“Our new vision is to be world class,” says Morales, “so apart from doing original productions, we also stage international works, like the classics. But all the original ballets it has contributed is really the strength of Ballet Philippines.”

On its third staging — a second was in 1998 — Encantada has sealed itself as a pillar of the company’s repertoire of original Filipino productions. Still, they go for a thoughtful mix in making every season’s lineup of performances. “Last year it was all about men — Peter Pan, Don Quixote — and we called it The Hero’s Journey,” Moran says. “The rest of the new season’s productions all revolve around women, in keeping with the centennial celebrations of women’s suffrage.” They couldn’t have picked a more terrifying and enchanting figure to kickstart things.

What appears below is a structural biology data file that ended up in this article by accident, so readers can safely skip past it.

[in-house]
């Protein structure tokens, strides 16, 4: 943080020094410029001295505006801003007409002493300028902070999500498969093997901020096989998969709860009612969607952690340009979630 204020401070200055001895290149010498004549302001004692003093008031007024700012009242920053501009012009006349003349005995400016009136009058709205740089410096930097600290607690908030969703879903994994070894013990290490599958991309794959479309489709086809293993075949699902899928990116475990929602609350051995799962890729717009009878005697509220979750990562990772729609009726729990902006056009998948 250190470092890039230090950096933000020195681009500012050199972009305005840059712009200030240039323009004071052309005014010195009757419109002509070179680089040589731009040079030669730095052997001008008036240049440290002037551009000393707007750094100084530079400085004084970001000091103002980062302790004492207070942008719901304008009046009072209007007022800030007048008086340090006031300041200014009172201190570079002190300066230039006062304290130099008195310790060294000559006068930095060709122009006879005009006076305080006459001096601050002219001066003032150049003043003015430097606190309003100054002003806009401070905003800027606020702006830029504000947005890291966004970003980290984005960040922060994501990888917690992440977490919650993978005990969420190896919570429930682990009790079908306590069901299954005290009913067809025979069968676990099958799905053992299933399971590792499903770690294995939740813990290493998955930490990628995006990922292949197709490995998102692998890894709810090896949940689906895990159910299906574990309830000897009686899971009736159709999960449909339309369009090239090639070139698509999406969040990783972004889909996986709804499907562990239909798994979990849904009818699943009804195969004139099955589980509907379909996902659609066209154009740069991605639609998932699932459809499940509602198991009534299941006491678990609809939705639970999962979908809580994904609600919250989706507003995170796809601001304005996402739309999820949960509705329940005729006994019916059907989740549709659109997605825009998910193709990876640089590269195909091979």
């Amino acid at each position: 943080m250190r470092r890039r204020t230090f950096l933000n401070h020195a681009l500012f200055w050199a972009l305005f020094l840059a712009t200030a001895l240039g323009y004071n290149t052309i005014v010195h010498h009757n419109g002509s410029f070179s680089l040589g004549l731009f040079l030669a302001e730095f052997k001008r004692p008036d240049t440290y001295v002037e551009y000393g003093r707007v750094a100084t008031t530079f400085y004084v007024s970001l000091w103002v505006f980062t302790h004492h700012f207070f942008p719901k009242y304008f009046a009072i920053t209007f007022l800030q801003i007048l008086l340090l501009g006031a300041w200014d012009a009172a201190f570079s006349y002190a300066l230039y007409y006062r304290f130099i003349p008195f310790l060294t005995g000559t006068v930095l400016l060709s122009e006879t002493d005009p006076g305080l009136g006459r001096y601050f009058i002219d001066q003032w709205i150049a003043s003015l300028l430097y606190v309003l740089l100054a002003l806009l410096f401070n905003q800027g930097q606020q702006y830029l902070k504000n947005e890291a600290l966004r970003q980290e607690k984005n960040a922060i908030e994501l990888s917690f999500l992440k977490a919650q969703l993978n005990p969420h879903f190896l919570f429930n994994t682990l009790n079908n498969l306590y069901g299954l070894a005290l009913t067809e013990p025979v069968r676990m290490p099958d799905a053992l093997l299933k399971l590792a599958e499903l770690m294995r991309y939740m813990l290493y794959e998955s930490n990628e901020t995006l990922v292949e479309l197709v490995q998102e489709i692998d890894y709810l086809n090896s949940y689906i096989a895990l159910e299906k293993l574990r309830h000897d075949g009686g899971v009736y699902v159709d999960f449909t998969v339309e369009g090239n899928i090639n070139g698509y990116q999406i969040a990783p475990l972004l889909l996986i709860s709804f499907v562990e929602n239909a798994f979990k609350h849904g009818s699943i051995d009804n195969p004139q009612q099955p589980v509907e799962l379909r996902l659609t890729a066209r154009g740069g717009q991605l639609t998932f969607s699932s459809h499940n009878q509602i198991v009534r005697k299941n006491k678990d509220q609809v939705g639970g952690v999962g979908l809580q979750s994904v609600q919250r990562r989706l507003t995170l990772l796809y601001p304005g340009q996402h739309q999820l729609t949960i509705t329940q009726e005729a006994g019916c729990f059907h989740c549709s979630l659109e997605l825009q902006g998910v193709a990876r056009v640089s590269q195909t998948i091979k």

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Encantada will run on Aug. 12 (3 p.m. and 8 p.m.), Aug. 13 (3 p.m. and 8 p.m.) and Aug. 14 (10 a.m. and 3 p.m.). Tickets are available at Ticketworld ( For inquiries, call 891-9999. For information about Encantada, contact Ballet Philippines at 551-1003, 345-6601 or visit